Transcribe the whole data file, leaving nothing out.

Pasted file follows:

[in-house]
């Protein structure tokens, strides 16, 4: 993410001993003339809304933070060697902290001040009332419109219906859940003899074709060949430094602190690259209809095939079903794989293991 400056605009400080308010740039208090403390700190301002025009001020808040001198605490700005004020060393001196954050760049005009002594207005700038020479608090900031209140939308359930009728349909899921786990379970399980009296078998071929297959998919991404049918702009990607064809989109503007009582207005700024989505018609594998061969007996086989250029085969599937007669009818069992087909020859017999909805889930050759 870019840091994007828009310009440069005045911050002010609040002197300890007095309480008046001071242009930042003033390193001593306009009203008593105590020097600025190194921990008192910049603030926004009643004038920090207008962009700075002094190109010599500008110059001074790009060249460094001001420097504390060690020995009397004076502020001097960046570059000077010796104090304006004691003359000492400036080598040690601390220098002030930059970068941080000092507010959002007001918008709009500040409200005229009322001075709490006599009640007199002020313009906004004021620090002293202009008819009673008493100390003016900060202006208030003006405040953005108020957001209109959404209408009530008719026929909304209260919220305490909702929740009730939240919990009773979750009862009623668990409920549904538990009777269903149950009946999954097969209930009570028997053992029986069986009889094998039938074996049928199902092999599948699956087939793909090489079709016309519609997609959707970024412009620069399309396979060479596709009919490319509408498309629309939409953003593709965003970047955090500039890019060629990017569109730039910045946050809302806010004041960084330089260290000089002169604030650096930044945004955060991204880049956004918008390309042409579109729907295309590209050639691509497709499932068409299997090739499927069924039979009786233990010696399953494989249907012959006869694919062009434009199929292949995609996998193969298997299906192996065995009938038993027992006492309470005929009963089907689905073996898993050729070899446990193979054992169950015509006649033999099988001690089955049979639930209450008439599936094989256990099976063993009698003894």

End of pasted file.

[in-house]
């Protein structure tokens, strides 16, 4: 993410001993003339809304933070060697902290001040009332419109219906859940003899074709060949430094602190690259209809095939079903794989293991 400056605009400080308010740039208090403390700190301002025009001020808040001198605490700005004020060393001196954050760049005009002594207005700038020479608090900031209140939308359930009728349909899921786990379970399980009296078998071929297959998919991404049918702009990607064809989109503007009582207005700024989505018609594998061969007996086989250029085969599937007669009818069992087909020859017999909805889930050759 870019840091994007828009310009440069005045911050002010609040002197300890007095309480008046001071242009930042003033390193001593306009009203008593105590020097600025190194921990008192910049603030926004009643004038920090207008962009700075002094190109010599500008110059001074790009060249460094001001420097504390060690020995009397004076502020001097960046570059000077010796104090304006004691003359000492400036080598040690601390220098002030930059970068941080000092507010959002007001918008709009500040409200005229009322001075709490006599009640007199002020313009906004004021620090002293202009008819009673008493100390003016900060202006208030003006405040953005108020957001209109959404209408009530008719026929909304209260919220305490909702929740009730939240919990009773979750009862009623668990409920549904538990009777269903149950009946999954097969209930009570028997053992029986069986009889094998039938074996049928199902092999599948699956087939793909090489079709016309519609997609959707970024412009620069399309396979060479596709009919490319509408498309629309939409953003593709965003970047955090500039890019060629990017569109730039910045946050809302806010004041960084330089260290000089002169604030650096930044945004955060991204880049956004918008390309042409579109729907295309590209050639691509497709499932068409299997090739499927069924039979009786233990010696399953494989249907012959006869694919062009434009199929292949995609996998193969298997299906192996065995009938038993027992006492309470005929009963089907689905073996898993050729070899446990193979054992169950015509006649033999099988001690089955049979639930209450008439599936094989256990099976063993009698003894």